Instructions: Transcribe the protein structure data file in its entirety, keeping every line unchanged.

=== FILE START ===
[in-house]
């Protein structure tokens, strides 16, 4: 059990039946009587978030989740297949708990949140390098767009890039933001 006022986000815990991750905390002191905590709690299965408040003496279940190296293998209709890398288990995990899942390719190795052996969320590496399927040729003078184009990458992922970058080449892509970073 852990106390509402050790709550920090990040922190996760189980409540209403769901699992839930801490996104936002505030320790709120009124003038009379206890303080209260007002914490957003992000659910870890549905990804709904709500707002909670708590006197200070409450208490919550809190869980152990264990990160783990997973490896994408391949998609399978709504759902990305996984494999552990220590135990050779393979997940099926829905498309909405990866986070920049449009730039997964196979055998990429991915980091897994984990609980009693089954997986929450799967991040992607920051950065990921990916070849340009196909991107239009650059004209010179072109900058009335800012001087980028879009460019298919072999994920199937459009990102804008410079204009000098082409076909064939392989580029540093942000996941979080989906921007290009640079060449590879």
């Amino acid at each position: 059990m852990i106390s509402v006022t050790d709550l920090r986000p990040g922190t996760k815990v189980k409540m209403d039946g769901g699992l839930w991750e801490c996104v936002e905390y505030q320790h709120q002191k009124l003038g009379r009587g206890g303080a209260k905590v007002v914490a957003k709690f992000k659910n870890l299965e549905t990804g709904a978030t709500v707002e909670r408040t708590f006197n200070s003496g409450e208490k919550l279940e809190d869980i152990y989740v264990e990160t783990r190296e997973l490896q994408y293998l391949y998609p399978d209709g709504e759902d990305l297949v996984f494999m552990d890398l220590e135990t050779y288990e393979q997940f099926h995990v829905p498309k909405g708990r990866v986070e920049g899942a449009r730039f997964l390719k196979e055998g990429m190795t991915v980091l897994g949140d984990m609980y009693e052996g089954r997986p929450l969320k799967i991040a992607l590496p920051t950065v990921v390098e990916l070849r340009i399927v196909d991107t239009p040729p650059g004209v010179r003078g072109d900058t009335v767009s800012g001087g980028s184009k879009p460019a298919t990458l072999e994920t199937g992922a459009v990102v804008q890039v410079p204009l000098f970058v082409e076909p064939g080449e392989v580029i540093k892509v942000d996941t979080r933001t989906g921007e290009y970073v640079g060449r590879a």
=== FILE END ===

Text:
[in-house]
């Protein structure tokens, strides 16, 4: 059990039946009587978030989740297949708990949140390098767009890039933001 006022986000815990991750905390002191905590709690299965408040003496279940190296293998209709890398288990995990899942390719190795052996969320590496399927040729003078184009990458992922970058080449892509970073 852990106390509402050790709550920090990040922190996760189980409540209403769901699992839930801490996104936002505030320790709120009124003038009379206890303080209260007002914490957003992000659910870890549905990804709904709500707002909670708590006197200070409450208490919550809190869980152990264990990160783990997973490896994408391949998609399978709504759902990305996984494999552990220590135990050779393979997940099926829905498309909405990866986070920049449009730039997964196979055998990429991915980091897994984990609980009693089954997986929450799967991040992607920051950065990921990916070849340009196909991107239009650059004209010179072109900058009335800012001087980028879009460019298919072999994920199937459009990102804008410079204009000098082409076909064939392989580029540093942000996941979080989906921007290009640079060449590879």
């Amino acid at each position: 059990m852990i106390s509402v006022t050790d709550l920090r986000p990040g922190t996760k815990v189980k409540m209403d039946g769901g699992l839930w991750e801490c996104v936002e905390y505030q320790h709120q002191k009124l003038g009379r009587g206890g303080a209260k905590v007002v914490a957003k709690f992000k659910n870890l299965e549905t990804g709904a978030t709500v707002e909670r408040t708590f006197n200070s003496g409450e208490k919550l279940e809190d869980i152990y989740v264990e990160t783990r190296e997973l490896q994408y293998l391949y998609p399978d209709g709504e759902d990305l297949v996984f494999m552990d890398l220590e135990t050779y288990e393979q997940f099926h995990v829905p498309k909405g708990r990866v986070e920049g899942a449009r730039f997964l390719k196979e055998g990429m190795t991915v980091l897994g949140d984990m609980y009693e052996g089954r997986p929450l969320k799967i991040a992607l590496p920051t950065v990921v390098e990916l070849r340009i399927v196909d991107t239009p040729p650059g004209v010179r003078g072109d900058t009335v767009s800012g001087g980028s184009k879009p460019a298919t990458l072999e994920t199937g992922a459009v990102v804008q890039v410079p204009l000098f970058v082409e076909p064939g080449e392989v580029i540093k892509v942000d996941t979080r933001t989906g921007e290009y970073v640079g060449r590879a």